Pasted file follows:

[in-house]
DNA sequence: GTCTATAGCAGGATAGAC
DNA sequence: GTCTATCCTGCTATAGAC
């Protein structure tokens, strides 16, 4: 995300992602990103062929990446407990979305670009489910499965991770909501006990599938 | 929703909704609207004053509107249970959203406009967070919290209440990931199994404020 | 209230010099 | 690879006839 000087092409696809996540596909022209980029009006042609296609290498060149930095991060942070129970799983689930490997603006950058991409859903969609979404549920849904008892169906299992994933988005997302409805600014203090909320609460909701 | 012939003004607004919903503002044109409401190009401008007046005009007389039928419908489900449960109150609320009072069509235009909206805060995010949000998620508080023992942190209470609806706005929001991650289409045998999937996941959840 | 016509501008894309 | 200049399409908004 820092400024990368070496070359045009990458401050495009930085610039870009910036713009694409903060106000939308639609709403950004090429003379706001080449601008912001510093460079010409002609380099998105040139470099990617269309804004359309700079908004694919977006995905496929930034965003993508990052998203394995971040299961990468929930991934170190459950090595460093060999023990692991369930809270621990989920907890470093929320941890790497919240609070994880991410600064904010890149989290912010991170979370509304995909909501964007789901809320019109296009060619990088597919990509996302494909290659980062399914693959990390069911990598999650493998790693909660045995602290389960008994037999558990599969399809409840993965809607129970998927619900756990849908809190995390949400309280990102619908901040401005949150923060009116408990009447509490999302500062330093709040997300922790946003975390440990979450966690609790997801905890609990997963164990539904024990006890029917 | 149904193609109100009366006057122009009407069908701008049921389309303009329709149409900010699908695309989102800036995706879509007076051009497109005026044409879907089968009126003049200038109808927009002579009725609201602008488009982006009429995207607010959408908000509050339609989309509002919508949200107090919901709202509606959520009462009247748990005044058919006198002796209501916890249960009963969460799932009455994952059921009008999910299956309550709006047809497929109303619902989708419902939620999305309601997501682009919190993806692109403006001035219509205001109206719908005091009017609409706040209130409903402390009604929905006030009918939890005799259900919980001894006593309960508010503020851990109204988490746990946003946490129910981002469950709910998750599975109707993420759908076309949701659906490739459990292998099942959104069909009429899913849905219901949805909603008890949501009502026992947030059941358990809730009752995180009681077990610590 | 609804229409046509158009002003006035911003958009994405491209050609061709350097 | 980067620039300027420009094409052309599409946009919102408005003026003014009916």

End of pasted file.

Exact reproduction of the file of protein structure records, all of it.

[in-house]
DNA sequence: GTCTATAGCAGGATAGAC
DNA sequence: GTCTATCCTGCTATAGAC
């Protein structure tokens, strides 16, 4: 995300992602990103062929990446407990979305670009489910499965991770909501006990599938 | 929703909704609207004053509107249970959203406009967070919290209440990931199994404020 | 209230010099 | 690879006839 000087092409696809996540596909022209980029009006042609296609290498060149930095991060942070129970799983689930490997603006950058991409859903969609979404549920849904008892169906299992994933988005997302409805600014203090909320609460909701 | 012939003004607004919903503002044109409401190009401008007046005009007389039928419908489900449960109150609320009072069509235009909206805060995010949000998620508080023992942190209470609806706005929001991650289409045998999937996941959840 | 016509501008894309 | 200049399409908004 820092400024990368070496070359045009990458401050495009930085610039870009910036713009694409903060106000939308639609709403950004090429003379706001080449601008912001510093460079010409002609380099998105040139470099990617269309804004359309700079908004694919977006995905496929930034965003993508990052998203394995971040299961990468929930991934170190459950090595460093060999023990692991369930809270621990989920907890470093929320941890790497919240609070994880991410600064904010890149989290912010991170979370509304995909909501964007789901809320019109296009060619990088597919990509996302494909290659980062399914693959990390069911990598999650493998790693909660045995602290389960008994037999558990599969399809409840993965809607129970998927619900756990849908809190995390949400309280990102619908901040401005949150923060009116408990009447509490999302500062330093709040997300922790946003975390440990979450966690609790997801905890609990997963164990539904024990006890029917 | 149904193609109100009366006057122009009407069908701008049921389309303009329709149409900010699908695309989102800036995706879509007076051009497109005026044409879907089968009126003049200038109808927009002579009725609201602008488009982006009429995207607010959408908000509050339609989309509002919508949200107090919901709202509606959520009462009247748990005044058919006198002796209501916890249960009963969460799932009455994952059921009008999910299956309550709006047809497929109303619902989708419902939620999305309601997501682009919190993806692109403006001035219509205001109206719908005091009017609409706040209130409903402390009604929905006030009918939890005799259900919980001894006593309960508010503020851990109204988490746990946003946490129910981002469950709910998750599975109707993420759908076309949701659906490739459990292998099942959104069909009429899913849905219901949805909603008890949501009502026992947030059941358990809730009752995180009681077990610590 | 609804229409046509158009002003006035911003958009994405491209050609061709350097 | 980067620039300027420009094409052309599409946009919102408005003026003014009916």